WINDHOEK – Visiting Vice-President of the Chinese People’s Association for Peace and Disarmament Zhou Li says there is room for improvement in trade between the two countries.
The former vice-minister of the International Department and central committee member of the Communist Party of China was speaking at a consultative workshop on socialism with Chinese characteristics in the capital.
Zhou said China and Namibia have established a comprehensive strategic partnership of cooperation to further strengthen their bilateral relations in all aspects especially their trade relations in future.
‘’We must try our best to further elevate our trade relations. There is room for improvement and more can be done in that sector,’’ he explained.
Zhou also feels that the transfer of skills to Namibia can be improved so that the African country can start exporting processed and manufactured goods to other countries as they strengthen cooperation with the Belt and Road Initiative.
The two countries signed an MoU last year in August on the Belt and Road Initiative (BRI), which marked a new chapter in China-Namibia relations. The BRI has projects such as the Husab Uranium Mine, the Walvis Bay Container Terminal and several road construction works.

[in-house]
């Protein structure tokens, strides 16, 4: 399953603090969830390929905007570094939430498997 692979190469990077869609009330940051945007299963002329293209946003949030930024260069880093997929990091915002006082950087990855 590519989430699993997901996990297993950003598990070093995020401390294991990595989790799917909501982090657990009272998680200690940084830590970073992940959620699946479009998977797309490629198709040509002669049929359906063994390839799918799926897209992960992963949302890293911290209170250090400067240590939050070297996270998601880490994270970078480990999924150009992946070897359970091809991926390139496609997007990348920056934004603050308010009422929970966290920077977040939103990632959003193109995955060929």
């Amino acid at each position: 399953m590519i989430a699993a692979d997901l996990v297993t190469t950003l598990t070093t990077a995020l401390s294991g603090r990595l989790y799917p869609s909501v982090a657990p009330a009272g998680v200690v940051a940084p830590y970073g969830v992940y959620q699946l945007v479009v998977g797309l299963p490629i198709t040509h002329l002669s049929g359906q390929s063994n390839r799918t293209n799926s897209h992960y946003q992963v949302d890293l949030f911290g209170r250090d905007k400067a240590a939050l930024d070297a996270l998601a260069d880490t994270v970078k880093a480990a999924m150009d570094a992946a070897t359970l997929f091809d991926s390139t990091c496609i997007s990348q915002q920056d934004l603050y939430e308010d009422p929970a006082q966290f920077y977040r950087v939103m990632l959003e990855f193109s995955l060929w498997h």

The initiative is aimed at bringing construction funds, high-quality production capacity and advanced technologies to Namibia, promote China’s investment and create more jobs for Namibia.
Zhou said China will invest more in the country by setting up factories to process materials with local resources and start exporting them to neighbouring countries and China. This way skill transfer will gradually take place with job creation for the locals.
China firmly upholds free trade and its rules are based on the multilateral trading system, he said. The Chinese government supports necessary reforms for the World Trade Organisation and believes it is critical to upholding the organisation’s core values and fundamental principles of openness, inclusiveness and non-discrimination and ensure the development interests and policy space of developing countries, he said.
Earlier this year Namibia became the first African nation to export beef to China when it transported the first 21 tonnes of beef to the world’s largest consumer market.
China could be an important market for Namibia as it imports 6.5 million tonnes of beef, 250 000 tonnes of mutton, 2.3 million tonnes of pork and 1.7 million tonnes of chicken per annum.
In 2016, Namibia and China signed the milestone agreement that will see A-grade beef enter the massive Asian market, making it the only country in Africa to export beef to that country.
Zhou hopes to strengthen cooperation between civil society and local think tanks, while he is also on a fact-finding mission to gauge Namibia’s expectations from the bilateral agreements already in place.
2019-09-09 09:16:57 | 2 months ago